Andy Warhol, ‘Camouflage (FS II.406)’, 1987, Revolver Gallery

Title: Camouflage 406
Medium: Silkscreen ink on Lenox Museum Board
Year: 1987
Size: 38” x 38”
Details: Edition of 80, signed and numbered in pencil on verso by the executor of The Estate of Andy Warhol and stamped with a certificate of authenticity.

Andy Warhol created Camouflage 406 for his final series of screenprints produced before his death in 1987. Warhol put a pop art twist on the recognizable pattern used for American military uniforms with his trademark vibrant colors, most of which are contradictory their title. Camouflage 406 is a combination of different shades of green and bears the strongest resemblance to the appropriated image. Andy’s Camouflage prints are widely considered to be among his most abstract and visually striking works of pop art. He worked closely with his assistant Jay Shriver to produce the images, which were inspired by forms and motifs of military clothing procured by Shriver from an army surplus shop in New York. By replacing the muted palette of camouflage clothing with bright and fluorescent colors that were popular in the 1980s, Warhol appropriated and transformed this military theme into pop art. Camouflage 406 is from a small edition of 80, and is stamped and signed by Fredrick Hughes, the executor of the Warhol estate, as they were released after Andy Warhol’s death.

Series: Camouflage

Signature: Edition of 80, signed and numbered in pencil on verso by the executor of The Estate of Andy Warhol on a stamped certificate of authenticity.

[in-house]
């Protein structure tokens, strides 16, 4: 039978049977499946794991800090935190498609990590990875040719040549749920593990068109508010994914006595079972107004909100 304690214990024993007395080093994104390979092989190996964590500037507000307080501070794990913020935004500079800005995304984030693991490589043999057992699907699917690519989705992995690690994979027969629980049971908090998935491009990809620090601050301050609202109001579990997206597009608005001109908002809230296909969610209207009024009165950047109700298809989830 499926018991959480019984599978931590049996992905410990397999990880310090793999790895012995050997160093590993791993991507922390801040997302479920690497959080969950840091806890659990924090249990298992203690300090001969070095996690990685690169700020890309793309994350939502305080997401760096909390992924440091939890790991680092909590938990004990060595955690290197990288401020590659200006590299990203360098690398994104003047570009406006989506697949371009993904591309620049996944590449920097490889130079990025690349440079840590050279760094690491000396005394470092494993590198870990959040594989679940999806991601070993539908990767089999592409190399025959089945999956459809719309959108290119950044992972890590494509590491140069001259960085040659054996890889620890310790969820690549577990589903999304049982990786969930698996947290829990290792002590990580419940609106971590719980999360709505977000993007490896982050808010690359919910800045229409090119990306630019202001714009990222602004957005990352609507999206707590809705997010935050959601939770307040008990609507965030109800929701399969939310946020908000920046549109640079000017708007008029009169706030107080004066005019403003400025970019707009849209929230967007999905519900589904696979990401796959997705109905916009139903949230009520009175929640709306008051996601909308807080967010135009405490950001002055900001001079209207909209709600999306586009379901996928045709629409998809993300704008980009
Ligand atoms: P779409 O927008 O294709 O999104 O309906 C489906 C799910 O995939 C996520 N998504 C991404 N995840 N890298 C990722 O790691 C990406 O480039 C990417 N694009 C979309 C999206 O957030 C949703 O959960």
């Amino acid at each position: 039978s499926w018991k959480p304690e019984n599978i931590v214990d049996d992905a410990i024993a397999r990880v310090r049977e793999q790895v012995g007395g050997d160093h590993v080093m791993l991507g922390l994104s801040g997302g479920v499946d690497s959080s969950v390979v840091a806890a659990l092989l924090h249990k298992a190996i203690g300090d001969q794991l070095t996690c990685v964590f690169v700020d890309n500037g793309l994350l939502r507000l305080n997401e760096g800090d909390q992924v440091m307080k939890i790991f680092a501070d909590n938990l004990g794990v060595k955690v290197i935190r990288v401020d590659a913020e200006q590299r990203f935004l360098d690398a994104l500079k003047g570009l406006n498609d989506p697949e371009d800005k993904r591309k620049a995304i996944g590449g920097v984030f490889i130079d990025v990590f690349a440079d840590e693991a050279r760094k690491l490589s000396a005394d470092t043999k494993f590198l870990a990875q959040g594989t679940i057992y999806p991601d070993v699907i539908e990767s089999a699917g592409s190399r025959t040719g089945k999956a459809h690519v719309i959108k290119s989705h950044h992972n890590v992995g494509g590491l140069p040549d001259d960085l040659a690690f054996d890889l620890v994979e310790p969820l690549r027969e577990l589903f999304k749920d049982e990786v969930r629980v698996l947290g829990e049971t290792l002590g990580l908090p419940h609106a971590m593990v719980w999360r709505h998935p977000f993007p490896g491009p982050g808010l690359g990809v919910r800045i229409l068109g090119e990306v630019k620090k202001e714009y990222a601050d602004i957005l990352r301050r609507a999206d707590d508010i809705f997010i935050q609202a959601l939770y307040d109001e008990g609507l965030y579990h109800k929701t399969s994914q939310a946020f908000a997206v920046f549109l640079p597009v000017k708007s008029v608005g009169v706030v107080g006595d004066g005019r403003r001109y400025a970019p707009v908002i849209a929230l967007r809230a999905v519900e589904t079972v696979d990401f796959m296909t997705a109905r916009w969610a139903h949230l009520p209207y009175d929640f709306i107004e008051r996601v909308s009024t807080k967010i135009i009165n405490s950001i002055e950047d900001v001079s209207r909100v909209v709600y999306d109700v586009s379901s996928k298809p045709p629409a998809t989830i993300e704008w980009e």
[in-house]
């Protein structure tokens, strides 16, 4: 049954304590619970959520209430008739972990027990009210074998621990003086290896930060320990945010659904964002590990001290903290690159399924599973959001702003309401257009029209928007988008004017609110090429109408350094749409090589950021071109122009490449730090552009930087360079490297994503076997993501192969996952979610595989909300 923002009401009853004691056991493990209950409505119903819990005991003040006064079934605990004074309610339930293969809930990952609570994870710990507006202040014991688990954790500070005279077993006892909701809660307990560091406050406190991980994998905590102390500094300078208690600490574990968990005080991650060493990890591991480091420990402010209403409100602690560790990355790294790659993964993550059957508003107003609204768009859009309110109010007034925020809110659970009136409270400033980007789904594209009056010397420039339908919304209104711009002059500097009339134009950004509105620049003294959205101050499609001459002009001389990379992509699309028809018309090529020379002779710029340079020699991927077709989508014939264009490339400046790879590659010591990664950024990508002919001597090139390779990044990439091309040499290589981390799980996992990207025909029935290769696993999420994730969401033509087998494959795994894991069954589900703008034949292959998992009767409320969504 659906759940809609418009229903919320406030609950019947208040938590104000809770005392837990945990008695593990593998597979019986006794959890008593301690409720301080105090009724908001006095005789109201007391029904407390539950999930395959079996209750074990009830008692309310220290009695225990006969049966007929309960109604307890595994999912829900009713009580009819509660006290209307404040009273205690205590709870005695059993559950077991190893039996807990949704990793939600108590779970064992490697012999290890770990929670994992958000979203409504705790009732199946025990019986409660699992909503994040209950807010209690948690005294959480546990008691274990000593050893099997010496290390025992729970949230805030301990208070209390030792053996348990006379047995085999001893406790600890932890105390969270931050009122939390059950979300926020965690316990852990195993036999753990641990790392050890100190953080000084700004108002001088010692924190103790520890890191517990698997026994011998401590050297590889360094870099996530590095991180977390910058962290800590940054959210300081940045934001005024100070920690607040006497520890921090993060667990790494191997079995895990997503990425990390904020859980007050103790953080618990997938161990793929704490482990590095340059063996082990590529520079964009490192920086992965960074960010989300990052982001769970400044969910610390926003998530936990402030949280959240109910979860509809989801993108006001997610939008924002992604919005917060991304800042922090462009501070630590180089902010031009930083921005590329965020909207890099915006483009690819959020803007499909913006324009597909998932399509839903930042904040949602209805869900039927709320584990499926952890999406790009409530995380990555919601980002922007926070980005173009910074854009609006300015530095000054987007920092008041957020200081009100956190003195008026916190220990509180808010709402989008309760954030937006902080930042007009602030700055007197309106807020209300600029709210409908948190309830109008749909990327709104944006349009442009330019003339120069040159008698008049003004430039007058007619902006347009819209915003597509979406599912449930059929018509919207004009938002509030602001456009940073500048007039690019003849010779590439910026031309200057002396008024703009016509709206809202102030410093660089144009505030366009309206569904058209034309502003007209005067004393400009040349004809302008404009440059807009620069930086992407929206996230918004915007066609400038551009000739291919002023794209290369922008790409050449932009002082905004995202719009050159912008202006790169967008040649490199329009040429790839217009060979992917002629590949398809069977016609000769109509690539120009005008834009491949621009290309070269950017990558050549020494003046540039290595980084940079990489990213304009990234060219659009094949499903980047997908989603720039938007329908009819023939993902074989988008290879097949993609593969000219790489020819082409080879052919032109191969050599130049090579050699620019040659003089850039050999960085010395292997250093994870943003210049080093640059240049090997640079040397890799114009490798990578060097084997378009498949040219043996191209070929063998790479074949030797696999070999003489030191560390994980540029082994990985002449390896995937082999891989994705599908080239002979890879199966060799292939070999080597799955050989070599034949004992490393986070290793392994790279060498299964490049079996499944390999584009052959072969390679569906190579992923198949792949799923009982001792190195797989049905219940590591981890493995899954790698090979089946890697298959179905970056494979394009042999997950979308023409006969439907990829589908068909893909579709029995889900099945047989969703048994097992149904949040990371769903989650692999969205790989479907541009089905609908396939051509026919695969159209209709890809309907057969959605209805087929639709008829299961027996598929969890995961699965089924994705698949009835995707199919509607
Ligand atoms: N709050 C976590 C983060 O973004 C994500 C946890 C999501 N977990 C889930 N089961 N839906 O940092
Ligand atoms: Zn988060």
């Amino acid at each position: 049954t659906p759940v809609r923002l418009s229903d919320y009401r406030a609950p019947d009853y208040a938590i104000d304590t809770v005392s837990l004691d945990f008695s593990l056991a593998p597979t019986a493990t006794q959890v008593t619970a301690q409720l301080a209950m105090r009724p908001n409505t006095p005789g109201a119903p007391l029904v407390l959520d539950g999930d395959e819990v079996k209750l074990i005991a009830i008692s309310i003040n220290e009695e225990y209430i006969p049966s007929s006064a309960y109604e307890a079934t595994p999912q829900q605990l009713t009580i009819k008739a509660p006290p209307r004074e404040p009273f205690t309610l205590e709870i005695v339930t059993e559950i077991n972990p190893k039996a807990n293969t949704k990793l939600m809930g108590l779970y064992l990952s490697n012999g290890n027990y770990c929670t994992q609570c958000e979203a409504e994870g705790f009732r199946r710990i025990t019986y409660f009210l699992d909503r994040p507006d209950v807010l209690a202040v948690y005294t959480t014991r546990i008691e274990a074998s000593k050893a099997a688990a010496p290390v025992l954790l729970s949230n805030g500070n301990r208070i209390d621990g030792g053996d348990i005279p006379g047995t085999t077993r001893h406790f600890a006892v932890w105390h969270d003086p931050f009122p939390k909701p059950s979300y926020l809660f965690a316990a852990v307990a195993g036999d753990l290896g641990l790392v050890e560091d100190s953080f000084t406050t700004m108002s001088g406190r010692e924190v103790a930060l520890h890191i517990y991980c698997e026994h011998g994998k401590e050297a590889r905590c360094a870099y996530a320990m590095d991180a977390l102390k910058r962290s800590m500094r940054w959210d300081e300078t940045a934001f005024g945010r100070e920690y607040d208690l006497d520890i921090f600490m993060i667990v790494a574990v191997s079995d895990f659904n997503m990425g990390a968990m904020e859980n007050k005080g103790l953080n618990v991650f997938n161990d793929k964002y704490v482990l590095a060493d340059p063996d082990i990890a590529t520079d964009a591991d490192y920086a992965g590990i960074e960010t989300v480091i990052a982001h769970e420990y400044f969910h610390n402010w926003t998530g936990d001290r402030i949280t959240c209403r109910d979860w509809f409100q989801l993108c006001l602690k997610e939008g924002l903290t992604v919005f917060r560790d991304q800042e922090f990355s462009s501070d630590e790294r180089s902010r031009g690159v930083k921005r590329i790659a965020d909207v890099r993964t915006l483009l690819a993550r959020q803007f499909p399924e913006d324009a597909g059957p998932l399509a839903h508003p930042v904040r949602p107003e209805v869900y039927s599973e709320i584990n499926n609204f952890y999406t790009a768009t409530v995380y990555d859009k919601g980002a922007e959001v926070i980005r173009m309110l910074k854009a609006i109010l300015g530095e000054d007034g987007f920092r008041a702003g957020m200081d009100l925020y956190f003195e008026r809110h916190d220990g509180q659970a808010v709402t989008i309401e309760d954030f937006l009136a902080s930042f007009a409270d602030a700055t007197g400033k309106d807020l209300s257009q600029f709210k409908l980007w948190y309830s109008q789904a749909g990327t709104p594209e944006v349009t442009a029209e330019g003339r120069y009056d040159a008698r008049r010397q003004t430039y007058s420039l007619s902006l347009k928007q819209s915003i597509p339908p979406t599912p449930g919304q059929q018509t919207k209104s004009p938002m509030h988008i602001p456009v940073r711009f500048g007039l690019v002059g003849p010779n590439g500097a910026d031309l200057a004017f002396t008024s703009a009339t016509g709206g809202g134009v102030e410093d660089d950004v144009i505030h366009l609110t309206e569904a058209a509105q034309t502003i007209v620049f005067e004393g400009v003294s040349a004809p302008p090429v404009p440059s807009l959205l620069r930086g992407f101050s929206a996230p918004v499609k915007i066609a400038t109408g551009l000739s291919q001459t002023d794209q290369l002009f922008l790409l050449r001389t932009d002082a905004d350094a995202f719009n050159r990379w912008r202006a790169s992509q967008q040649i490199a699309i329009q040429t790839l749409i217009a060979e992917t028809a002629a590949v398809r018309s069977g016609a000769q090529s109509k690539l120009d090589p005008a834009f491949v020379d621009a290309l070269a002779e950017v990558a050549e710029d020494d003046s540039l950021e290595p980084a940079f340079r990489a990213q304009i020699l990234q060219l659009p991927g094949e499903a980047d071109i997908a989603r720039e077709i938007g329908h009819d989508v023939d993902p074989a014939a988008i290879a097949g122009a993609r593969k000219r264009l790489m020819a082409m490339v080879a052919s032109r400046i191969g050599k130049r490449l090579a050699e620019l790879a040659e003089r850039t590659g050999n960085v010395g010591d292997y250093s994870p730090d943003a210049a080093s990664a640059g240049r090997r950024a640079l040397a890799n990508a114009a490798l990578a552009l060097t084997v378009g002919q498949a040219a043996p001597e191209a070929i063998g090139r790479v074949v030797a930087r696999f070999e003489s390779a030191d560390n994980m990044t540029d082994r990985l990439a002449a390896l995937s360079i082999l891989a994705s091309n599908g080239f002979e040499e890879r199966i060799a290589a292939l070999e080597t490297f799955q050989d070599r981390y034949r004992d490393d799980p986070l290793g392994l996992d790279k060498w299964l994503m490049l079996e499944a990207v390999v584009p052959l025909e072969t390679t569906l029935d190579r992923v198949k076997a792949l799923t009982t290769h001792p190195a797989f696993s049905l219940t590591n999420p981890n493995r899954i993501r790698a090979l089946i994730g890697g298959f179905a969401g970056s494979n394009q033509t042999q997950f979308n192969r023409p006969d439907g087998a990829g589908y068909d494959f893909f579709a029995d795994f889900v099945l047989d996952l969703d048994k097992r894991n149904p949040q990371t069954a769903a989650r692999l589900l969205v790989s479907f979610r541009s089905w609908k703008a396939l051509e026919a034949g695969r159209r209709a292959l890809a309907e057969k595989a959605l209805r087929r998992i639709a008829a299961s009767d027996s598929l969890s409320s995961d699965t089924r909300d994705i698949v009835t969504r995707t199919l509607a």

About Andy Warhol

Obsessed with celebrity, consumer culture, and mechanical (re)production, Pop artist Andy Warhol created some of the most iconic images of the 20th century. As famous for his quips as for his art—he variously mused that “art is what you can get away with” and “everyone will be famous for 15 minutes”—Warhol drew widely from popular culture and everyday subject matter, creating works like his 32 Campbell's Soup Cans (1962), Brillo pad box sculptures, and portraits of Marilyn Monroe, using the medium of silk-screen printmaking to achieve his characteristic hard edges and flat areas of color. Known for his cultivation of celebrity, Factory studio (a radical social and creative melting pot), and avant-garde films like Chelsea Girls (1966), Warhol was also a mentor to artists like Keith Haring and Jean-Michel Basquiat. His Pop sensibility is now standard practice, taken up by major contemporary artists Richard Prince, Takashi Murakami, and Jeff Koons, among countless others.

American, 1928-1987, Pittsburgh, Pennsylvania, based in New York, New York